We have just arrived here after a long day of driving from South Lake Tahoe. You really have to take the park descriptions in the Passport America guidebook with a grain of salt. We are the only visiting RV in a full RV park. Everyone else is permanent with many in very tacky trailers and RVs. KInda scarey, in a way.... Thankfully we are only staying the night and continuing on to Portland in the morning.
Tacky trailer; one of many here
We have done a lot of mileage in the last week. After leaving Yuma we had an uneventful drive to Palm Springs through some beautiful agricultural areas, watered by the Colorado River, then through the arid wastes along the east side of the Salton Sea. Friends had recommended that we stop at the Fountain of Youth, a hot spring attraction along the way.
I wish, I wish
It ain't going to happen!
Afterwards we passed through another green zone, predominantly date farms, as we neared Indio. We had to stop and get some mehjool dates, our favourites, and we had a chance to taste a wide variety of other varieties grown there.
Our visit with our Indian Wells friends, Reno and Nina was a lot of fun, as it always is. Their beautiful home is now finished. They are in a very nice neighbourhood but subject to strict rules. We had to park the trailer inside their Walled garden so it didn't show from the street. Reno and I spent many hours reminiscing about our few years together in St Jean, Quebec, just before we both entered Military College and we spent a morning at the College of the Desert where Nina has a booth where she sells her hand-made jewelry.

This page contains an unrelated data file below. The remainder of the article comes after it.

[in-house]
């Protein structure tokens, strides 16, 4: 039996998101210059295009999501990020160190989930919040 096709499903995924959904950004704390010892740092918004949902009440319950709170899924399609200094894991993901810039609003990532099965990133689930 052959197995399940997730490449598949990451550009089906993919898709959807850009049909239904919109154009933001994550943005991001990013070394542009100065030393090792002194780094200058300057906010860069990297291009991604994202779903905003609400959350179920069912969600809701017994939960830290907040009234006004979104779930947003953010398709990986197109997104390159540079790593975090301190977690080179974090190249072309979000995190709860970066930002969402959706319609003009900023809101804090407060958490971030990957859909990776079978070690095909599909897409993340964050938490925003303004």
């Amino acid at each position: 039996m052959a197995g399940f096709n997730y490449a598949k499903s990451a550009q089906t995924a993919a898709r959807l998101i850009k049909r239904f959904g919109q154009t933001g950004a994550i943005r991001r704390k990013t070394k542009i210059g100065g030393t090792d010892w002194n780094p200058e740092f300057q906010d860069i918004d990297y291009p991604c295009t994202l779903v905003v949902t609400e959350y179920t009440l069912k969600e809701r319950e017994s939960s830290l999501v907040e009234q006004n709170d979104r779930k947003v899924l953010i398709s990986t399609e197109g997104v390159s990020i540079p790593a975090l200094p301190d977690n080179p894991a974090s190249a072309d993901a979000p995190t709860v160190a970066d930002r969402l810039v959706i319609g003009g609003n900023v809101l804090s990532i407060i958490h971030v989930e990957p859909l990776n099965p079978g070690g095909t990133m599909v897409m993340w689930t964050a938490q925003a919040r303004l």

Nina and Reno
After a short 3-day visit we were off again, this time towards South Lake Tahoe to visit other ex-cruisers, Pam and Steve (Full Quiver). On the way there we went through some very different landscapes including an area of incredible sand dunes.
Big beach, no water
We left Indian Wells in a scorching 90-95 degrees and arrived at Lake Tahoe with daytime temps in the 70's and below freezing during the night.
Most expensive gas, Bridgeport CA
The remnants of deep snow banks beside driveways were disappearing quickly. Pam and Steve are now land cruisers with the bucket list of visiting every national park in the US. They only have 3 left to go, quite an accomplishment when you realize that there are 59 in all. They acknowledge that they will probably miss a few that are only accessible by air. Rosie and Willie, their border collie, greeted each other like old friends. Their home is on the edge of a forested area and they are frequently visited by a variety of wildlife, including bears, which have frequently broken into homes and RVs in search of food. We didn't see any bears but we think Fran saw a bobcat one morning.
Our 2-day visit with them was also too short but the weather was beautiful. We seem to be bringing the sun north with us. Our drive today, from Lake Tahoe was super but long. We were glad to get settled, even though this park is a bit iffy.
That evening we stopped for the night at Keough Hot Springs, lovely but under-developed. There is so much potential here but, I guess, over the years they have tried but the crowds didn't come. there is an 8 inch pipe spilling huge amounts of scalding hot water into a ditch to be carried away. A hot house complex would be a beneficial add-on.
tacky but full of potential
Such a waste of a precious resource
13:00, Friday, 8 April, 15. enroute to Canada
A cloudy day, the first we have had on our trip to date. We are on our way to the Canadian border from Portland, Oregon.